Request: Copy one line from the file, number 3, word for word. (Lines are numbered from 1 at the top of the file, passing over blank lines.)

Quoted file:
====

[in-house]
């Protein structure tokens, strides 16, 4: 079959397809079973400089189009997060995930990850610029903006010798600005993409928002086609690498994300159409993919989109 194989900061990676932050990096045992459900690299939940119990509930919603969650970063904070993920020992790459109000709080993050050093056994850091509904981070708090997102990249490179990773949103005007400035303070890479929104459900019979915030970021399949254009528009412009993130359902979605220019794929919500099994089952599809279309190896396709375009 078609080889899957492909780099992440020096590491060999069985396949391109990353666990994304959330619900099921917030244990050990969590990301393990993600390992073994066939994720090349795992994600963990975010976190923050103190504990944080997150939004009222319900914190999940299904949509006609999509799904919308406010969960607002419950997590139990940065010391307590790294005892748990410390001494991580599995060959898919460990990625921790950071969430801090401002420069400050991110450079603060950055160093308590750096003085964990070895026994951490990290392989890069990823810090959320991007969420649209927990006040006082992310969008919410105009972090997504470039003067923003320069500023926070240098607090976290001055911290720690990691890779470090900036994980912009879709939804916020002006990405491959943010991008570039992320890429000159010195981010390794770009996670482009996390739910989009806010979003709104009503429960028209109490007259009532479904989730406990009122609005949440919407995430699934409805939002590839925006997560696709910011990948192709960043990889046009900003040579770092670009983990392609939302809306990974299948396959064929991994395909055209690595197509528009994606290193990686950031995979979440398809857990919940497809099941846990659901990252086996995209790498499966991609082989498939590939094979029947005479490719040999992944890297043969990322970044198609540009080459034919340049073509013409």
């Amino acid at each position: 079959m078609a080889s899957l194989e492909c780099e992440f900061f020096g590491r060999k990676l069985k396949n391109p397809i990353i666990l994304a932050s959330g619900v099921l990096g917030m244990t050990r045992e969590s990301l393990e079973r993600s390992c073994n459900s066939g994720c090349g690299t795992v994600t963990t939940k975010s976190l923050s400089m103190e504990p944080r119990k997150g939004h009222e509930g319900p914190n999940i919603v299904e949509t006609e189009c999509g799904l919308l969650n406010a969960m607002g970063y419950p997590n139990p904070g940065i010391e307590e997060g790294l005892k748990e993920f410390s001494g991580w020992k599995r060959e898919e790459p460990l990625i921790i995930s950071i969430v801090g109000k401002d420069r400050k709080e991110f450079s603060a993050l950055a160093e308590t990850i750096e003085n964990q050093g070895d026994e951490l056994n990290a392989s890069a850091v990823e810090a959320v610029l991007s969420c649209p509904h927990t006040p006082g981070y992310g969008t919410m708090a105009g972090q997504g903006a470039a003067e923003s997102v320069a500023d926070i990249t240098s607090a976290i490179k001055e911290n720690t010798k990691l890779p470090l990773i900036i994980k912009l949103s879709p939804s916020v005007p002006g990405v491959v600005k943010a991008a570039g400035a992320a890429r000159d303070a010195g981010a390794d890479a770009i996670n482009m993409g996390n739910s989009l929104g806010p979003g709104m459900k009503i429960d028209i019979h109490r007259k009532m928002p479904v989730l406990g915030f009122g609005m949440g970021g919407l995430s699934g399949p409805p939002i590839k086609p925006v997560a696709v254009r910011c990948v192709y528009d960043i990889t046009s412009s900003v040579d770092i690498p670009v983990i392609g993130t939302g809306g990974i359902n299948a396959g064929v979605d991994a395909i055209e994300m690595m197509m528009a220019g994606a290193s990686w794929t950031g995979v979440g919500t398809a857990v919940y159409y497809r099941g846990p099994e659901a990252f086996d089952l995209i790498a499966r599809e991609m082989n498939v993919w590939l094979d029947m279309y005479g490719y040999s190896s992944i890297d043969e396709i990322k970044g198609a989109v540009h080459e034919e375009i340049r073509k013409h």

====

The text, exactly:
């Amino acid at each position: 079959m078609a080889s899957l194989e492909c780099e992440f900061f020096g590491r060999k990676l069985k396949n391109p397809i990353i666990l994304a932050s959330g619900v099921l990096g917030m244990t050990r045992e969590s990301l393990e079973r993600s390992c073994n459900s066939g994720c090349g690299t795992v994600t963990t939940k975010s976190l923050s400089m103190e504990p944080r119990k997150g939004h009222e509930g319900p914190n999940i919603v299904e949509t006609e189009c999509g799904l919308l969650n406010a969960m607002g970063y419950p997590n139990p904070g940065i010391e307590e997060g790294l005892k748990e993920f410390s001494g991580w020992k599995r060959e898919e790459p460990l990625i921790i995930s950071i969430v801090g109000k401002d420069r400050k709080e991110f450079s603060a993050l950055a160093e308590t990850i750096e003085n964990q050093g070895d026994e951490l056994n990290a392989s890069a850091v990823e810090a959320v610029l991007s969420c649209p509904h927990t006040p006082g981070y992310g969008t919410m708090a105009g972090q997504g903006a470039a003067e923003s997102v320069a500023d926070i990249t240098s607090a976290i490179k001055e911290n720690t010798k990691l890779p470090l990773i900036i994980k912009l949103s879709p939804s916020v005007p002006g990405v491959v600005k943010a991008a570039g400035a992320a890429r000159d303070a010195g981010a390794d890479a770009i996670n482009m993409g996390n739910s989009l929104g806010p979003g709104m459900k009503i429960d028209i019979h109490r007259k009532m928002p479904v989730l406990g915030f009122g609005m949440g970021g919407l995430s699934g399949p409805p939002i590839k086609p925006v997560a696709v254009r910011c990948v192709y528009d960043i990889t046009s412009s900003v040579d770092i690498p670009v983990i392609g993130t939302g809306g990974i359902n299948a396959g064929v979605d991994a395909i055209e994300m690595m197509m528009a220019g994606a290193s990686w794929t950031g995979v979440g919500t398809a857990v919940y159409y497809r099941g846990p099994e659901a990252f086996d089952l995209i790498a499966r599809e991609m082989n498939v993919w590939l094979d029947m279309y005479g490719y040999s190896s992944i890297d043969e396709i990322k970044g198609a989109v540009h080459e034919e375009i340049r073509k013409h």